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A contribution to developing the counselling and psychotheraphy profession: a reflexive action research study

A contribution to developing the counselling and psychotheraphy profession: a reflexive action research study

Lees, John (2005) A contribution to developing the counselling and psychotheraphy profession: a reflexive action research study. PhD thesis, University of Greenwich.

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This study has a manifest and a latent aspect. The manifest aspect tells a story about some key developments within the counselling and psychotherapy professions in recent years. 1 begin by looking at three phenomena which have been referred to as Schoolism, the research-practice gap and the hierarchy of evidence. I argue that it is important to address these phenomena as the profession moves towards statutory registration under the aegis of the Health Professions Council. I also argue that, in order to achieve this and develop a cohesive profession, traditional research methodologies which the profession promotes in, for example, such journals as Counselling and Psychotherapy Research, need to be supplemented by 'psychotherapeutic' research methodologies (or what, in academic terms, I have referred to as reflexive action research). In other words I posit that the adoption of both traditional and psychotherapeutic/reflexive action research methods will further the development of the profession, meet the aims of such organizations as the British Association for Counselling and Psychotherapy and address the issues of Schoolism, the gap and the hierarchy of evidence. I use psychotherapeutic/reflexive action research methodology as an integrating framework for examining professional experiential data with a view to bringing about change and transformation within the profession and as a way of incorporating a bricolage of methodologies - autobiographical and autoethnographic, heuristic, narrative, deconstructive, phenomenological, reflexive and action research.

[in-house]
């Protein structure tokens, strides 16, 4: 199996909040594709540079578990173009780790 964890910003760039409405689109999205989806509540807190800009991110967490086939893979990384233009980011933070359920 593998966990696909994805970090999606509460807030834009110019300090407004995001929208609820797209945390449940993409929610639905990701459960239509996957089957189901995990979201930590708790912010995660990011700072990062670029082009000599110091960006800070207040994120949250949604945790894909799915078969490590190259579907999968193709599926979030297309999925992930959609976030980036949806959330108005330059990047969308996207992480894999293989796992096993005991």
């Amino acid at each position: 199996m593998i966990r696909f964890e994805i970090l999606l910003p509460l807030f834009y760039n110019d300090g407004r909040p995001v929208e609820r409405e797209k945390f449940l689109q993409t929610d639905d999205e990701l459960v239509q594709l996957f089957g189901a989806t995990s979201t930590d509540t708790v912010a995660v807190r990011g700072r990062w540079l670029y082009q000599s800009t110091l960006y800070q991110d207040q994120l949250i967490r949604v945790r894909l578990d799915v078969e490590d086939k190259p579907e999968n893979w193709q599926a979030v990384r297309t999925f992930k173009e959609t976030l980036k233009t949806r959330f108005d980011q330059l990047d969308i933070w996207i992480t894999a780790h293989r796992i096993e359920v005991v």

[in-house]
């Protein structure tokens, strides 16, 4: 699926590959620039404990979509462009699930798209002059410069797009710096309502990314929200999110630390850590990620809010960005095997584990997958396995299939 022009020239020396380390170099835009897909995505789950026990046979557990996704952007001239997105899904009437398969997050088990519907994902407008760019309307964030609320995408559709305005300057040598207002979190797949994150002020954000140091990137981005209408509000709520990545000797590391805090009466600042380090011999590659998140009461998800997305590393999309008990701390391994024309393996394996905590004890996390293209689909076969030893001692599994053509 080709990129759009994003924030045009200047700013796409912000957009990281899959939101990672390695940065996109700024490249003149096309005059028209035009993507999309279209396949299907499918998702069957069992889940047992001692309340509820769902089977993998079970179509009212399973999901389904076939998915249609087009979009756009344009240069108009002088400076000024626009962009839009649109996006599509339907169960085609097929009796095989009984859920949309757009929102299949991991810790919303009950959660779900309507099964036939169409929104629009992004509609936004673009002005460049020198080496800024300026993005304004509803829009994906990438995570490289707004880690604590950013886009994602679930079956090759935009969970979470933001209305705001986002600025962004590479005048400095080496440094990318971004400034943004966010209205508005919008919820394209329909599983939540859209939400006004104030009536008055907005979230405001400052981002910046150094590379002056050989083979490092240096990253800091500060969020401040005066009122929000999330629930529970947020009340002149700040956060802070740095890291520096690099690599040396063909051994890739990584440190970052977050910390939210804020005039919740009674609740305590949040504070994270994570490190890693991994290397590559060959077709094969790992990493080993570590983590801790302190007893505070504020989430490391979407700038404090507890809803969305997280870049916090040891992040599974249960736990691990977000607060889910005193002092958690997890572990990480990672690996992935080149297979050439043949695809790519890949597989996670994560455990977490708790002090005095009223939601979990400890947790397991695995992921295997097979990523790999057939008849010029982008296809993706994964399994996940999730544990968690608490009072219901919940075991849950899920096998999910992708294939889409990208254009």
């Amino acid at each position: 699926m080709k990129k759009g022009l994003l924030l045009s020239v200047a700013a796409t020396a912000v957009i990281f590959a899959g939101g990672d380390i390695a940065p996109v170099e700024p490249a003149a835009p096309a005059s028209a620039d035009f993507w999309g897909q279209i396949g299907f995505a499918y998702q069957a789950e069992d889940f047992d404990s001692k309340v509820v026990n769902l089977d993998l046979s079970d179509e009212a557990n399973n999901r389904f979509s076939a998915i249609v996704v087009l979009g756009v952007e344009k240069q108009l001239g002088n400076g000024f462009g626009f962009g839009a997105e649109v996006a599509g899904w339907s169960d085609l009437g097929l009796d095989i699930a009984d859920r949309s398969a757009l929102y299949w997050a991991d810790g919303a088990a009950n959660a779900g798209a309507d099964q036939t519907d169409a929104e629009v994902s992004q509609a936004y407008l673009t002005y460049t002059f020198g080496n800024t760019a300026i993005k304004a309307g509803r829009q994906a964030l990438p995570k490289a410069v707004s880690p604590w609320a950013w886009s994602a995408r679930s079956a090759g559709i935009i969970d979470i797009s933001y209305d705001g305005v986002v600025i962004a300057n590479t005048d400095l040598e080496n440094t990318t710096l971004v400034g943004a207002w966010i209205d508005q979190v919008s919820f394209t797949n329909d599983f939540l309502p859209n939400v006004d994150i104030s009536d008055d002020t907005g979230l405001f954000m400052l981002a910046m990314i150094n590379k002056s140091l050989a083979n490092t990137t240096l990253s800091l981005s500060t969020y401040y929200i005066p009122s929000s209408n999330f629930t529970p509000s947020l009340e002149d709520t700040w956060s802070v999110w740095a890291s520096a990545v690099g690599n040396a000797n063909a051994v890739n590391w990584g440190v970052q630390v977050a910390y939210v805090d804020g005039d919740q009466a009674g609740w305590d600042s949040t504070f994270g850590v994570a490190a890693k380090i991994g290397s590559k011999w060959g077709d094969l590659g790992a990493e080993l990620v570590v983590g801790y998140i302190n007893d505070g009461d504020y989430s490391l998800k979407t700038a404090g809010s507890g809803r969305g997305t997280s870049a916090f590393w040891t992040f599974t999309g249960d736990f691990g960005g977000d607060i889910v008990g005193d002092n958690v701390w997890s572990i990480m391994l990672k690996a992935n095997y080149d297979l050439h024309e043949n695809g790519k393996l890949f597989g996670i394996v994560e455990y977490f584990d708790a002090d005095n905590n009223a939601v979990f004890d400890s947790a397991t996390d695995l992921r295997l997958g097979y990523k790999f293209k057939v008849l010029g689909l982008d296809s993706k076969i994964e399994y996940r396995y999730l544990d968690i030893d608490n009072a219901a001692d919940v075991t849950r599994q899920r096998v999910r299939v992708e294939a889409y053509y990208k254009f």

The latent aspect of the study engages in a discursive examination of some key discourses and knowledge systems within the profession. In so doing, I argue for an approach to research which emancipates practitioners from the confining web of professional discourses and methodological systems so that they can get in touch with their lived embodied professional experience. I thus examine the powerful influence of professional discourses, including my own, and incorporate the principles of critical theory as a means of becoming aware of the influence of these discourses and encouraging practitioners to liberate themselves from them in order to promote change and transformation within the profession. I also take the view that our understanding and activities are influenced for better or worse by our beliefs. Consequently all aspects of the study are influenced by my core belief – a spiritual monistic belief system called Anthroposophy - and, towards the end of the investigation, I attempt to make the relevance of this belief to research transparent and also engage in some reflection on the role of belief in professional life and activity generally and some of the contradictions and tensions in the text.

Item Type: Thesis (PhD)
Additional Information:
Uncontrolled Keywords: counselling profession, psychotherapy profession, professional practice,
Subjects: R Medicine > RC Internal medicine
Pre-2014 Departments: School of Health & Social Care
School of Health & Social Care > Department of Psychology & Counselling
Last Modified: 14 Oct 2016 09:20

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